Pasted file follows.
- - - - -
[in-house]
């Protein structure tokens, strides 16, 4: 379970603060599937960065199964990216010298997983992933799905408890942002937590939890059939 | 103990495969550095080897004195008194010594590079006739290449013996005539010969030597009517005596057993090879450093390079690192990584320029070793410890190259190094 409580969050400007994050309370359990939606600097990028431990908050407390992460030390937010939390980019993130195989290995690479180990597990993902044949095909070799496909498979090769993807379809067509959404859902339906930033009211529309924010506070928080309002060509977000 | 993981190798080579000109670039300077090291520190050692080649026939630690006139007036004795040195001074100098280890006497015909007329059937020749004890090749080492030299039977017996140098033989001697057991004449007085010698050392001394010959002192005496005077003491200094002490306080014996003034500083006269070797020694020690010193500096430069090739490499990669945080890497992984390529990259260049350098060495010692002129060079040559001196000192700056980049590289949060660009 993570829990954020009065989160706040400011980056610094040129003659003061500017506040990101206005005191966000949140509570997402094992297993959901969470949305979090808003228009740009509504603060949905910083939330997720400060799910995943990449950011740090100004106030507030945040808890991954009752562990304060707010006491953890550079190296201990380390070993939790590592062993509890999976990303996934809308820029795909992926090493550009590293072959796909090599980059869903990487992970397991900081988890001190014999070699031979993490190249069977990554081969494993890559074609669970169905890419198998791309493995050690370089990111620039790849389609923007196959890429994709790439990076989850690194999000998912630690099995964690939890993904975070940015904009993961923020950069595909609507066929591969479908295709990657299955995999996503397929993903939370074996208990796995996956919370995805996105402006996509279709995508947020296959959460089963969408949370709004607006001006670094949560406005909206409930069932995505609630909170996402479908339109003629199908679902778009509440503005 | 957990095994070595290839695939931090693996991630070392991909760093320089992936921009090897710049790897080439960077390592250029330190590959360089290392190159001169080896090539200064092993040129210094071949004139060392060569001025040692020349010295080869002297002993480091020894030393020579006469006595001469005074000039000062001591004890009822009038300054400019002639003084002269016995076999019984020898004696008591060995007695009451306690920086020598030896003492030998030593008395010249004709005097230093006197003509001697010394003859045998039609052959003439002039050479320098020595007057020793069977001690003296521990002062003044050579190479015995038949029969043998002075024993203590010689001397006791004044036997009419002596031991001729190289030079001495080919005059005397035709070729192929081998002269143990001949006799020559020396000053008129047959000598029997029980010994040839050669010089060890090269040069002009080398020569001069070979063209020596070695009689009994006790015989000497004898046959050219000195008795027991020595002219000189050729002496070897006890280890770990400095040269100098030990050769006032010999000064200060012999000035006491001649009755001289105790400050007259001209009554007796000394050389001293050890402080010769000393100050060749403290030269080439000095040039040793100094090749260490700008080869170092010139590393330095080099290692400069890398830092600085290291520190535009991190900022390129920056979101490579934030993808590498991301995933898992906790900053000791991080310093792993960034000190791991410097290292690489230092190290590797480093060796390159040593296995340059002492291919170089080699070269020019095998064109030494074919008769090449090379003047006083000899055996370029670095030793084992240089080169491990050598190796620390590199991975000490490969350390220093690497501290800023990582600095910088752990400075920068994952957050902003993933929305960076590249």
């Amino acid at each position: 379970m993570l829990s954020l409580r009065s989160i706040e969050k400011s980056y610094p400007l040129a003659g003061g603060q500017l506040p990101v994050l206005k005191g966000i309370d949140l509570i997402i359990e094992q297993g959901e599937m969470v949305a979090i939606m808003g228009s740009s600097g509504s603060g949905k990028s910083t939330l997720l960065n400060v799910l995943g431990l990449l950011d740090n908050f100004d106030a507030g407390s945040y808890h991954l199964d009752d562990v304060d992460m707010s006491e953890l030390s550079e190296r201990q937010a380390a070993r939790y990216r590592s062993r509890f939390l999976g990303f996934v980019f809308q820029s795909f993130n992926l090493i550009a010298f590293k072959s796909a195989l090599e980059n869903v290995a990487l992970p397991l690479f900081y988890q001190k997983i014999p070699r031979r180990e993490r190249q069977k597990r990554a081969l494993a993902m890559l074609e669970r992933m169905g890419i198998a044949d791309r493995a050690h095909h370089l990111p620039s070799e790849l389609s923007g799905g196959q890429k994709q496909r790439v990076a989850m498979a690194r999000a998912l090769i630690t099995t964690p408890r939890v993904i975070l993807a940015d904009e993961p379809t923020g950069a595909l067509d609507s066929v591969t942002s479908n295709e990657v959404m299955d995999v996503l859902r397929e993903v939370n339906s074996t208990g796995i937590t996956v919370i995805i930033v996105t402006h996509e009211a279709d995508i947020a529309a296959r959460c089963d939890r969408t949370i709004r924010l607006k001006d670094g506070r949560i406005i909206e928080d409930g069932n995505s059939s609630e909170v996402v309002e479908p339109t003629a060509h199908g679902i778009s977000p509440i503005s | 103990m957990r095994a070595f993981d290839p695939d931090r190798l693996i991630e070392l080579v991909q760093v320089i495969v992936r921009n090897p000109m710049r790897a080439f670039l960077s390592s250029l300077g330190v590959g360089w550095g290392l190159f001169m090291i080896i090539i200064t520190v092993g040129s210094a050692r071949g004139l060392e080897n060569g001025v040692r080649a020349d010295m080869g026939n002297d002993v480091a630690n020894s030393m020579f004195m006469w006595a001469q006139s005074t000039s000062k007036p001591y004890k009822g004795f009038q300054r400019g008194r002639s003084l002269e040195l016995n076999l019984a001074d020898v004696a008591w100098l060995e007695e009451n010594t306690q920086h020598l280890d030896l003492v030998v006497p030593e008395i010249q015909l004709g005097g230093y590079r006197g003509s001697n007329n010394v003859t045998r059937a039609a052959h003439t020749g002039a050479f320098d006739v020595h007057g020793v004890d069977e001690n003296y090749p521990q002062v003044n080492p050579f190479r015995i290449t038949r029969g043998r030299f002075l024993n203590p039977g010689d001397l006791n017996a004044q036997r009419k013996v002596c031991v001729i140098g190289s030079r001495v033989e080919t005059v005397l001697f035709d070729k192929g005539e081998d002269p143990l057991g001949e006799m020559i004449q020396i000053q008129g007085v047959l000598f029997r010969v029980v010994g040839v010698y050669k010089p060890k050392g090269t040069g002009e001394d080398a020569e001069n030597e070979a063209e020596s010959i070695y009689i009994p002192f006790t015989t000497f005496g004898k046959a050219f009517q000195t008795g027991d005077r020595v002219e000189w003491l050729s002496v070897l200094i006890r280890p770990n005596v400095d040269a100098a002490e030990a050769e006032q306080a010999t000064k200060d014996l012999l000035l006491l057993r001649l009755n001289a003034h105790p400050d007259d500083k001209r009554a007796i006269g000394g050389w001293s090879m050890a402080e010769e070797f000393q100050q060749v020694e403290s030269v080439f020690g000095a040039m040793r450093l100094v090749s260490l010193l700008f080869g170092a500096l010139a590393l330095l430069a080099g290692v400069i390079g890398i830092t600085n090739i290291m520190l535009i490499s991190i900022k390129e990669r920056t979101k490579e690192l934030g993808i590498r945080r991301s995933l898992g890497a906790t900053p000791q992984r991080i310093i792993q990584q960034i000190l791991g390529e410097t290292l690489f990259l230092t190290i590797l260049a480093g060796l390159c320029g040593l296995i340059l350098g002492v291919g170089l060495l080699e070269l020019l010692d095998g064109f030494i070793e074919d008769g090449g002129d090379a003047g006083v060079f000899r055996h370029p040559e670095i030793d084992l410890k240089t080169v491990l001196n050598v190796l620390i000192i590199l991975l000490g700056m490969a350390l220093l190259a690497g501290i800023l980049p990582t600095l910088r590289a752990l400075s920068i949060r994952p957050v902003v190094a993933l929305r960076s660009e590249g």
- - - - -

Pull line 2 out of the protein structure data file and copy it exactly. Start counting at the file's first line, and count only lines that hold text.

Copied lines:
């Protein structure tokens, strides 16, 4: 379970603060599937960065199964990216010298997983992933799905408890942002937590939890059939 | 103990495969550095080897004195008194010594590079006739290449013996005539010969030597009517005596057993090879450093390079690192990584320029070793410890190259190094 409580969050400007994050309370359990939606600097990028431990908050407390992460030390937010939390980019993130195989290995690479180990597990993902044949095909070799496909498979090769993807379809067509959404859902339906930033009211529309924010506070928080309002060509977000 | 993981190798080579000109670039300077090291520190050692080649026939630690006139007036004795040195001074100098280890006497015909007329059937020749004890090749080492030299039977017996140098033989001697057991004449007085010698050392001394010959002192005496005077003491200094002490306080014996003034500083006269070797020694020690010193500096430069090739490499990669945080890497992984390529990259260049350098060495010692002129060079040559001196000192700056980049590289949060660009 993570829990954020009065989160706040400011980056610094040129003659003061500017506040990101206005005191966000949140509570997402094992297993959901969470949305979090808003228009740009509504603060949905910083939330997720400060799910995943990449950011740090100004106030507030945040808890991954009752562990304060707010006491953890550079190296201990380390070993939790590592062993509890999976990303996934809308820029795909992926090493550009590293072959796909090599980059869903990487992970397991900081988890001190014999070699031979993490190249069977990554081969494993890559074609669970169905890419198998791309493995050690370089990111620039790849389609923007196959890429994709790439990076989850690194999000998912630690099995964690939890993904975070940015904009993961923020950069595909609507066929591969479908295709990657299955995999996503397929993903939370074996208990796995996956919370995805996105402006996509279709995508947020296959959460089963969408949370709004607006001006670094949560406005909206409930069932995505609630909170996402479908339109003629199908679902778009509440503005 | 957990095994070595290839695939931090693996991630070392991909760093320089992936921009090897710049790897080439960077390592250029330190590959360089290392190159001169080896090539200064092993040129210094071949004139060392060569001025040692020349010295080869002297002993480091020894030393020579006469006595001469005074000039000062001591004890009822009038300054400019002639003084002269016995076999019984020898004696008591060995007695009451306690920086020598030896003492030998030593008395010249004709005097230093006197003509001697010394003859045998039609052959003439002039050479320098020595007057020793069977001690003296521990002062003044050579190479015995038949029969043998002075024993203590010689001397006791004044036997009419002596031991001729190289030079001495080919005059005397035709070729192929081998002269143990001949006799020559020396000053008129047959000598029997029980010994040839050669010089060890090269040069002009080398020569001069070979063209020596070695009689009994006790015989000497004898046959050219000195008795027991020595002219000189050729002496070897006890280890770990400095040269100098030990050769006032010999000064200060012999000035006491001649009755001289105790400050007259001209009554007796000394050389001293050890402080010769000393100050060749403290030269080439000095040039040793100094090749260490700008080869170092010139590393330095080099290692400069890398830092600085290291520190535009991190900022390129920056979101490579934030993808590498991301995933898992906790900053000791991080310093792993960034000190791991410097290292690489230092190290590797480093060796390159040593296995340059002492291919170089080699070269020019095998064109030494074919008769090449090379003047006083000899055996370029670095030793084992240089080169491990050598190796620390590199991975000490490969350390220093690497501290800023990582600095910088752990400075920068994952957050902003993933929305960076590249």